I like the idea of finding someone you know who WILL appreciate it and leaving your most valuable items to him/her. Hmmmm, maybe we should have a LJ section where we can bequeath items.

Not trying to be flippant, but after spending 5 days in palliative care last year (no other beds available in the hosp) the adage ‘you can’t take it with you’ has taken on a whole new meaning.

Hoping that all of us see enough years to put all our tools to good use, and that we may find someone younger and healthier than us who would be thrilled to get what we leave behind. At the end of the day, I think my husband would just want the garage to himself.

Funny that when we are younger and/or very healthy we don’t think about these things…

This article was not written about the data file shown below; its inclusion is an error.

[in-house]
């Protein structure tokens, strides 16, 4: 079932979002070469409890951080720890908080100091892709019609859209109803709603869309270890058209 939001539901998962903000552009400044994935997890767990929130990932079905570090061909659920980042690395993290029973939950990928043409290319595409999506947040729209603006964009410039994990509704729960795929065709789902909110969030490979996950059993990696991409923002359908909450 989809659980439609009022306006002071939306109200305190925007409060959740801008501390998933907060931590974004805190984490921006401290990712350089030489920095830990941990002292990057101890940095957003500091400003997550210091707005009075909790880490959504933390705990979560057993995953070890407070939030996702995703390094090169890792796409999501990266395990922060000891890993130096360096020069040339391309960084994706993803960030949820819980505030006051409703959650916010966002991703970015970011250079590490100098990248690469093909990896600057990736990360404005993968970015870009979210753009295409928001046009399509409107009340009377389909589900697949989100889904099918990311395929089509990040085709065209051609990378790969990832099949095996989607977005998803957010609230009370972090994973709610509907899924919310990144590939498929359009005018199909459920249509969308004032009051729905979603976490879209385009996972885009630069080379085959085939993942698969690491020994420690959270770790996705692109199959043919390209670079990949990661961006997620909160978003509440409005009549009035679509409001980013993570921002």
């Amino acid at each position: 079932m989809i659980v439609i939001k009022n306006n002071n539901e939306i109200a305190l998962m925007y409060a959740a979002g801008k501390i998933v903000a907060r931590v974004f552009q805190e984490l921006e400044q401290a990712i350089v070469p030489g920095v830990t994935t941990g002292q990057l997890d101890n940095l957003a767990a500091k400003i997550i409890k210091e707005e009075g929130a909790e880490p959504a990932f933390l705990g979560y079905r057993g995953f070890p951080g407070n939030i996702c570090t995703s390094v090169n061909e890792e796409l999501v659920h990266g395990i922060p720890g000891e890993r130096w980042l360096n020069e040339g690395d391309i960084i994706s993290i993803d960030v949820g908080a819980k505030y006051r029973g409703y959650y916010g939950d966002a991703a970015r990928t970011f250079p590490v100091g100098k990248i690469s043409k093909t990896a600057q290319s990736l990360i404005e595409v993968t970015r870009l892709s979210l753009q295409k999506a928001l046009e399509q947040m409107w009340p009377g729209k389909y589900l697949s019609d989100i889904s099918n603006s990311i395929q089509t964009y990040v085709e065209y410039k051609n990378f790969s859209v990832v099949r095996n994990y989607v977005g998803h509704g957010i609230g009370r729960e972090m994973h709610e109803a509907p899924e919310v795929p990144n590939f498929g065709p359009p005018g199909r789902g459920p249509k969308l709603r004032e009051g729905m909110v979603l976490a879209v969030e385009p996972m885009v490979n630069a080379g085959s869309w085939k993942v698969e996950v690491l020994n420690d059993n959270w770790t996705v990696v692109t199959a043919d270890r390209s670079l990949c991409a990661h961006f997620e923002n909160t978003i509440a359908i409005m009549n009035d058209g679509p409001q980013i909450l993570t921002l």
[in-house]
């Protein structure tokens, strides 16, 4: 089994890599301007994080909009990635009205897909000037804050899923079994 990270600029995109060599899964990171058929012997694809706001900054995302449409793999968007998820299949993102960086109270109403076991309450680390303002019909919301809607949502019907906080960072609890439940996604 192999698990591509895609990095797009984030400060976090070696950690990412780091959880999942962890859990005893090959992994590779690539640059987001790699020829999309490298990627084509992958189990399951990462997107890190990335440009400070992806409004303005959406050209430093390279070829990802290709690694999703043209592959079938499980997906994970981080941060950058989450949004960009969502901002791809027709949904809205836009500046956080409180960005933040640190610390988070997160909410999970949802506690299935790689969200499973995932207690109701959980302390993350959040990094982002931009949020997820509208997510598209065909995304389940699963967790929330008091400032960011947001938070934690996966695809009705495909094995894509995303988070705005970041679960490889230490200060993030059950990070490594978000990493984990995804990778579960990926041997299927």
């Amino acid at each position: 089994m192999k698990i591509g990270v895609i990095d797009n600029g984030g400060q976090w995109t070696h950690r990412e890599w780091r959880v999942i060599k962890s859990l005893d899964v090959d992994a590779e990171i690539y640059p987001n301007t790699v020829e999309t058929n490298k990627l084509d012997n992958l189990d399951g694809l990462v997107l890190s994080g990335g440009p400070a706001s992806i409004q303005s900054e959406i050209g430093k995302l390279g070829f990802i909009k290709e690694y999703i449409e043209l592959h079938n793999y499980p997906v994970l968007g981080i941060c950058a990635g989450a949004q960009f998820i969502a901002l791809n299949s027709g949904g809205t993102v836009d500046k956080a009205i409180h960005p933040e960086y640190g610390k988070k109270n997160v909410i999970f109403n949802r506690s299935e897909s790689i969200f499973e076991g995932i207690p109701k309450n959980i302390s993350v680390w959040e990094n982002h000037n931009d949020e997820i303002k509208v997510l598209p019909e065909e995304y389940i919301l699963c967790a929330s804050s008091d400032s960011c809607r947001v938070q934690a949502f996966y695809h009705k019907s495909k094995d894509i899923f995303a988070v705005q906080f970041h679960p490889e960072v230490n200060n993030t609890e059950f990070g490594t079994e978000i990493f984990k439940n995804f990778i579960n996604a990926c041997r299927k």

-- No, I don't want to buy the pink hammer.

View HorizontalMike's profile


7770 posts in 3148 days

#9 posted 11-03-2012 02:45 PM

My polarized view is that the death or pending death should NEVER enter the sales picture when selling equipment.

To many vultures out there who verbalize that they ”really want to help you out” only to low-ball the hell out of you, expecting to get everything on a whim because you are bent over backwards. I detest this type of bottom-feeder and have no use for them.

This is just my opinion, and my opinion only.

-- HorizontalMike -- "Woodpeckers understand..."

View Dusty56's profile


11830 posts in 3922 days

#10 posted 11-03-2012 02:52 PM

No wife , so I guess it will be up to my sons to decide what my stuff is worth in the end.
Neither of them are into woodworking , so it will most likely go for far less than its worth.
I still have some items , unused, in their original packaging .

-- I'm absolutely positive that I couldn't be more uncertain!

View oldretiredjim's profile


206 posts in 2619 days

#11 posted 11-03-2012 03:25 PM